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Radio Ice Cherenkov Experiment (RICE) was an experiment designed to detect the Cherenkov emission in the radio regime of the electromagnetic spectrum from the interaction of high energy neutrinos (greater than 1 PeV, so-called ultra-high energy UHE neutrinos) with the Antarctic ice cap (ice molecules). The goals of this experiment are to determine the potential of the radio-detection technique for measuring the high energy cosmic neutrino flux, determining the sources of this flux, and measuring neutrino-nucleon cross sections at energies above those accessible with existing accelerators. Such an experiment also has sensitivity to neutrinos from gamma ray bursts, as well as highly ionizing charged particles (monopoles, e.g.) traversing the Antarctic icecap.

The experiment operated 1999-2012 (prototypes before 1999, data-taking 1999-2010). The experiment's radio receivers were located 100–350 meters deep under the ice-sheet directly below the Martin A. Pomerantz Observatory (MAPO) at the South Pole Station. The MAPO-building housed the experiment's hardware. The drill holes housing the radio receivers were primarily drilled for the AMANDA and later (AMANDA was shut down 2009) IceCube experiments; RICE used the holes as a secondary experiment.[1]


Experimental operation and results

Two antennas were installed successfully during the 1995–96 austral summer. During the 1996–97 season, a prototype array of three antennas was deployed down the (AMANDA) bore holes at depths from 140–210 meters. This prototype demonstrated the ability to successfully deploy receivers and transmitters and enabled an estimate of the noise temperature in the deep ice. Several more receivers and transmitters were deployed in three new AMANDA holes during the 1997–1998 season, in dedicated (specifically drilled for RICE) shallow "dry" holes during the 1998–99 season, and finally in several AMANDA holes drilled during the 1999–2000 season. Five years of data-taking (two years of livetime) resulted in the most stringent upper limits on the neutrino flux in the interval 50 PeV – 1 EeV, as well as results on departures from Standard Model cross-sections and searches for gamma-ray burst coincidences. Currently, RICE hardware is being modified for use in the IceCube boreholes being drilled from 2006 to 2010.

In 2008-2009, the RICE experiment was extended into the Neutrino Array Radio Calibration (NARC) experiment. The continued experiment is known as RICE/NARC or just RICE.[2]

In 2012, the results of the full dataset (collected 2000-2010) of RICE (RICE/NARC) were published and the RICE (RICE/NARC) experiment was described as "presently at the end of useful data-taking." [3][4] No ultra-high energy (UHE) neutrinos were detected; this is in accordance with theoretic expectation.[5]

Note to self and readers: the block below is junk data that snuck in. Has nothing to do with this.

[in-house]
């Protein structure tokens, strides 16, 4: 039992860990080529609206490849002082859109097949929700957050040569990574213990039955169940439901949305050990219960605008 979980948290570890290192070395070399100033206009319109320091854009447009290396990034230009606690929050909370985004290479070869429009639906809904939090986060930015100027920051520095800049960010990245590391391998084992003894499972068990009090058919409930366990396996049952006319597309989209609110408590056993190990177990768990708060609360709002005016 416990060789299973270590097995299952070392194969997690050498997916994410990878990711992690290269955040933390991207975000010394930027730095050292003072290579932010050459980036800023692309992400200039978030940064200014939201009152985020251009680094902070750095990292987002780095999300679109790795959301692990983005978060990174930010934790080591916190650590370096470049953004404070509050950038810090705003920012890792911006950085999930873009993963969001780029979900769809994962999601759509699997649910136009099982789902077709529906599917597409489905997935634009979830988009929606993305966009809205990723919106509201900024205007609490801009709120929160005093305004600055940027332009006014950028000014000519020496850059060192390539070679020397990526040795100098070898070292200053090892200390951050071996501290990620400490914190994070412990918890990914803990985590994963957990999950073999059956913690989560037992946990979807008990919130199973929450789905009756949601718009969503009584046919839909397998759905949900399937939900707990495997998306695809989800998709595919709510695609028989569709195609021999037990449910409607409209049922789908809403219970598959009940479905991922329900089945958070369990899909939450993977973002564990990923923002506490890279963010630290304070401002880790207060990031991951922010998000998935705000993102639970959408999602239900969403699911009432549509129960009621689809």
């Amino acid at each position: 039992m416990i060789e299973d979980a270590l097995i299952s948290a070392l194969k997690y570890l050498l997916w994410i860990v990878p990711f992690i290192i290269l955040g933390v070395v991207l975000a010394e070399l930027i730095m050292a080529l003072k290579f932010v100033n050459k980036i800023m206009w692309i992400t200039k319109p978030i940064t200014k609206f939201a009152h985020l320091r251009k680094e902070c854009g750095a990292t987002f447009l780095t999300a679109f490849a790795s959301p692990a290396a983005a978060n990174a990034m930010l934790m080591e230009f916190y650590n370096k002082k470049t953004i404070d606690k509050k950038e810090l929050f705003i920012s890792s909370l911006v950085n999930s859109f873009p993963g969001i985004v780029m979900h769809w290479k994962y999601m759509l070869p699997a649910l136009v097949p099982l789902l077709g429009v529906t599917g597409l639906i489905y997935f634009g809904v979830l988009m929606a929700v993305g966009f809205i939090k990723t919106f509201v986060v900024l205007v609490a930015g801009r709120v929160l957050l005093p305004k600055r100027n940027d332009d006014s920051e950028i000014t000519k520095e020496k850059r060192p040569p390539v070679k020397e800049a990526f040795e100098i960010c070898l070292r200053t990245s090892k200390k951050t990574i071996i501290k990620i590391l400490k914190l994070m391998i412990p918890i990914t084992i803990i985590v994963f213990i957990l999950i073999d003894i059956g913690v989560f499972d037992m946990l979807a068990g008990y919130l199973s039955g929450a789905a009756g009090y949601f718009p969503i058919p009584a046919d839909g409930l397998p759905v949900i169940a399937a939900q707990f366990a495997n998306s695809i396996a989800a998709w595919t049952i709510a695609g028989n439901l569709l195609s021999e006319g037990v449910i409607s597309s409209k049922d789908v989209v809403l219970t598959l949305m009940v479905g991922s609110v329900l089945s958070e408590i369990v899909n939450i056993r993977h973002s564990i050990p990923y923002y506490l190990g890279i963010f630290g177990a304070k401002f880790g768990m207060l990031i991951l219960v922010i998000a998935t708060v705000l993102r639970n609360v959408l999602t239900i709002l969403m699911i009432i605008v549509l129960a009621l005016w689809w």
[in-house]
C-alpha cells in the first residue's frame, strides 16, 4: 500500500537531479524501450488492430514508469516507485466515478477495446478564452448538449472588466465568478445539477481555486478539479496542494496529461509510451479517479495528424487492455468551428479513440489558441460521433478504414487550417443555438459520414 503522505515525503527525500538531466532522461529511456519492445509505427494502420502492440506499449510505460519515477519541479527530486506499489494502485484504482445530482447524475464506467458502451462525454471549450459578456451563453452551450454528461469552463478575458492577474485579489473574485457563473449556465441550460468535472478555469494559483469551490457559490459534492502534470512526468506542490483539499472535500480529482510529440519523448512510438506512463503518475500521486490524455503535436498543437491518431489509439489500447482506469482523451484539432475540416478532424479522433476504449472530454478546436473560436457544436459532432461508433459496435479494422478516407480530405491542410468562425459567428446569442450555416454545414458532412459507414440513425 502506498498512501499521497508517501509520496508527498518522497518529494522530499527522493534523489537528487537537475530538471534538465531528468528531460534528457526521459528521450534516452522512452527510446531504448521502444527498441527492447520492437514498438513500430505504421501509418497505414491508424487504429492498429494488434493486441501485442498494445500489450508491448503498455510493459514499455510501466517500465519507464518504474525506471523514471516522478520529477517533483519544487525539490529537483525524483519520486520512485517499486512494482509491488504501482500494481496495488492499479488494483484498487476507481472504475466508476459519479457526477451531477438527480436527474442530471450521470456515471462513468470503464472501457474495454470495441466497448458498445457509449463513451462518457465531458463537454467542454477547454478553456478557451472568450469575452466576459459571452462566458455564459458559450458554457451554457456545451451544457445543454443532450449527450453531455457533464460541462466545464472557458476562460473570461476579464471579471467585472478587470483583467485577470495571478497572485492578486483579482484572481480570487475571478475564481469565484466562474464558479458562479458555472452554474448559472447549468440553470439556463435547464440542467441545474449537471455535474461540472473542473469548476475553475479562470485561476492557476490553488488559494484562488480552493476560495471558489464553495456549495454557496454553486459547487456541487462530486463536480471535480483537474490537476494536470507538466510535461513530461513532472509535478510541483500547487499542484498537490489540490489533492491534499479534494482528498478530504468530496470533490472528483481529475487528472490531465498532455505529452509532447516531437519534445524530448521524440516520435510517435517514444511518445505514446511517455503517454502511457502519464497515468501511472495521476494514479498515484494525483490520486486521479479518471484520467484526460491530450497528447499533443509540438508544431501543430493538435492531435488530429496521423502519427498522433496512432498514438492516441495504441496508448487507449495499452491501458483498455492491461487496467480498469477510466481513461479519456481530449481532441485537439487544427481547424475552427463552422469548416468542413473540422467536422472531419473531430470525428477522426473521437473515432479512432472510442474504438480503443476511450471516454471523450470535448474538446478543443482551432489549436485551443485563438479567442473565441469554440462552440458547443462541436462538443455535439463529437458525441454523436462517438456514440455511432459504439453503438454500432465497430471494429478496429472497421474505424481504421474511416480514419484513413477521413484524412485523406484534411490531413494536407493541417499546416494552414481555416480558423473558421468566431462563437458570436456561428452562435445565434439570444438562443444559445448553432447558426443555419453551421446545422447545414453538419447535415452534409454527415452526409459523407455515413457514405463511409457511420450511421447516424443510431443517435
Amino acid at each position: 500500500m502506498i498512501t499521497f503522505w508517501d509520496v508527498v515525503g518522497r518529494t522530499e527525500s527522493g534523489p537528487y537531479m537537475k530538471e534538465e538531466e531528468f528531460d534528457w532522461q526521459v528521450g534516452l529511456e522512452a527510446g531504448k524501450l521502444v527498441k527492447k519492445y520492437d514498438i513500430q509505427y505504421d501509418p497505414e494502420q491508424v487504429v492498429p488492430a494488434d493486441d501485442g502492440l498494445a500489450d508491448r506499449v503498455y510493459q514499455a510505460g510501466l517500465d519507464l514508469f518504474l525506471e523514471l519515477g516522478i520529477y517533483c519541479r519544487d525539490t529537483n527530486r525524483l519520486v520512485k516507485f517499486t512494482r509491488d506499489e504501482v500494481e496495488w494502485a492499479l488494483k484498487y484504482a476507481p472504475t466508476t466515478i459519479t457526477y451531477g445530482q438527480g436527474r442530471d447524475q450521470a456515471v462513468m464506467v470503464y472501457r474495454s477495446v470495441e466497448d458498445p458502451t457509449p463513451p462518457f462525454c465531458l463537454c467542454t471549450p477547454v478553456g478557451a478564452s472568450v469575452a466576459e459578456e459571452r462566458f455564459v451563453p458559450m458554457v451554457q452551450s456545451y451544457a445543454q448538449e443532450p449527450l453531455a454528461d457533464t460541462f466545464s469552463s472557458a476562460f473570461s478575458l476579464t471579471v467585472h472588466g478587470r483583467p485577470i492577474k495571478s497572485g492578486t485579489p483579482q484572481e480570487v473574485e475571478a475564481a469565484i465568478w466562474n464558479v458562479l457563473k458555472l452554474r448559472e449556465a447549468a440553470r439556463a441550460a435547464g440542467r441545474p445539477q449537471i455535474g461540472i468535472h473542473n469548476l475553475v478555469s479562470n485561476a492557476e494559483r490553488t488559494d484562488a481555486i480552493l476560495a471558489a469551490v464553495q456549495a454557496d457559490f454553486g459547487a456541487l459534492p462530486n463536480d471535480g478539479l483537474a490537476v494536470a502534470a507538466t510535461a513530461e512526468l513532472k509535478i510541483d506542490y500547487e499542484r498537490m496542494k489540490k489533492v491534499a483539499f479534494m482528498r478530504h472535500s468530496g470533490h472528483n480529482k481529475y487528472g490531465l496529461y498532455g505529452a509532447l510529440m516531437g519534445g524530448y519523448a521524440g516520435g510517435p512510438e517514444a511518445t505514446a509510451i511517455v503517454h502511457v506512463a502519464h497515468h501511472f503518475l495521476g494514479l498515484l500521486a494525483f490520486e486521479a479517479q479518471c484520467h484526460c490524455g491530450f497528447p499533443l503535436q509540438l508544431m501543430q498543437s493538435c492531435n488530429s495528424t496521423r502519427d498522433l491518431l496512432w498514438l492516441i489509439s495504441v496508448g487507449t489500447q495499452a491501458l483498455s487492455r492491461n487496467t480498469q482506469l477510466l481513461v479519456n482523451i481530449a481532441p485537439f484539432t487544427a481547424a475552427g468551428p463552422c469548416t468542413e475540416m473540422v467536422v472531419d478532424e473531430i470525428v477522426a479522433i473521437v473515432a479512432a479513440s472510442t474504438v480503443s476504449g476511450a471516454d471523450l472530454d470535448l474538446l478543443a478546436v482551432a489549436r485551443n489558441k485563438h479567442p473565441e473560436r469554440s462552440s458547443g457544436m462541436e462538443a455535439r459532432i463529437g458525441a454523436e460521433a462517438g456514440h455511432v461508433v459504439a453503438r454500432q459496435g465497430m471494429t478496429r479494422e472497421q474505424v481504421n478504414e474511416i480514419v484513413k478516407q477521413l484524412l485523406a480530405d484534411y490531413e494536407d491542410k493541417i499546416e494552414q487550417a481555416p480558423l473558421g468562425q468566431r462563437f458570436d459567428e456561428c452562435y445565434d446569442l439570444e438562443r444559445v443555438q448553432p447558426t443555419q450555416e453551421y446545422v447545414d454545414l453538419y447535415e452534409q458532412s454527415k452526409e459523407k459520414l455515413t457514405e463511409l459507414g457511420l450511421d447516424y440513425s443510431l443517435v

The radio Cherenkov technique of detecting neutrinos is continued by RICE's successor experiment, Askaryan Radio Array (ARA), to which RICE hardware (and some of the researchers) was transferred. ARA is also deployed at the South Pole Station under ice. First ARA prototype was tested in South Pole in the Antarctic summer of 2010-2011.[6][7]
See also

Neutrino telescope

References

Kravchenko, I.; Hussain, S.; Seckel, D.; Besson, D.; Fensholt, E.; Ralston, J.; Taylor, J.; Ratzlaff, K.; Young, R. (2012). "Updated results from the RICE experiment and future prospects for ultra-high energy neutrino detection at the south pole". Physical Review D. 85 (6): 062004.arXiv:1106.1164. Bibcode:2012PhRvD..85f2004K. doi:10.1103/PhysRevD.85.062004.
Kravchenko, Ilya (2012). "Status of RICE and preparations for the next generation radio neutrino experiment in Antarctica". Nuclear Instruments and Methods in Physics Research Section A: Accelerators, Spectrometers, Detectors and Associated Equipment. 692: 233–235. Bibcode:2012NIMPA.692..233K. doi:10.1016/j.nima.2012.01.032.
Kravchenko, Ilya (2012). "Status of RICE and preparations for the next generation radio neutrino experiment in Antarctica". Nuclear Instruments and Methods in Physics Research Section A: Accelerators, Spectrometers, Detectors and Associated Equipment. 692: 233–235. Bibcode:2012NIMPA.692..233K. doi:10.1016/j.nima.2012.01.032.
Kravchenko, I.; Hussain, S.; Seckel, D.; Besson, D.; Fensholt, E.; Ralston, J.; Taylor, J.; Ratzlaff, K.; Young, R. (2012). "Updated results from the RICE experiment and future prospects for ultra-high energy neutrino detection at the south pole". Physical Review D. 85 (6): 062004.arXiv:1106.1164. Bibcode:2012PhRvD..85f2004K. doi:10.1103/PhysRevD.85.062004.
Kravchenko, I.; Hussain, S.; Seckel, D.; Besson, D.; Fensholt, E.; Ralston, J.; Taylor, J.; Ratzlaff, K.; Young, R. (2012). "Updated results from the RICE experiment and future prospects for ultra-high energy neutrino detection at the south pole". Physical Review D. 85 (6): 062004.arXiv:1106.1164. Bibcode:2012PhRvD..85f2004K. doi:10.1103/PhysRevD.85.062004.
Kravchenko, Ilya (2012). "Status of RICE and preparations for the next generation radio neutrino experiment in Antarctica". Nuclear Instruments and Methods in Physics Research Section A: Accelerators, Spectrometers, Detectors and Associated Equipment. 692: 233–235. Bibcode:2012NIMPA.692..233K. doi:10.1016/j.nima.2012.01.032.

Kravchenko, I.; Hussain, S.; Seckel, D.; Besson, D.; Fensholt, E.; Ralston, J.; Taylor, J.; Ratzlaff, K.; Young, R. (2012). "Updated results from the RICE experiment and future prospects for ultra-high energy neutrino detection at the south pole". Physical Review D. 85 (6): 062004.arXiv:1106.1164. Bibcode:2012PhRvD..85f2004K. doi:10.1103/PhysRevD.85.062004.

External links

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Neutrino detectors, experiments, and facilities
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See also

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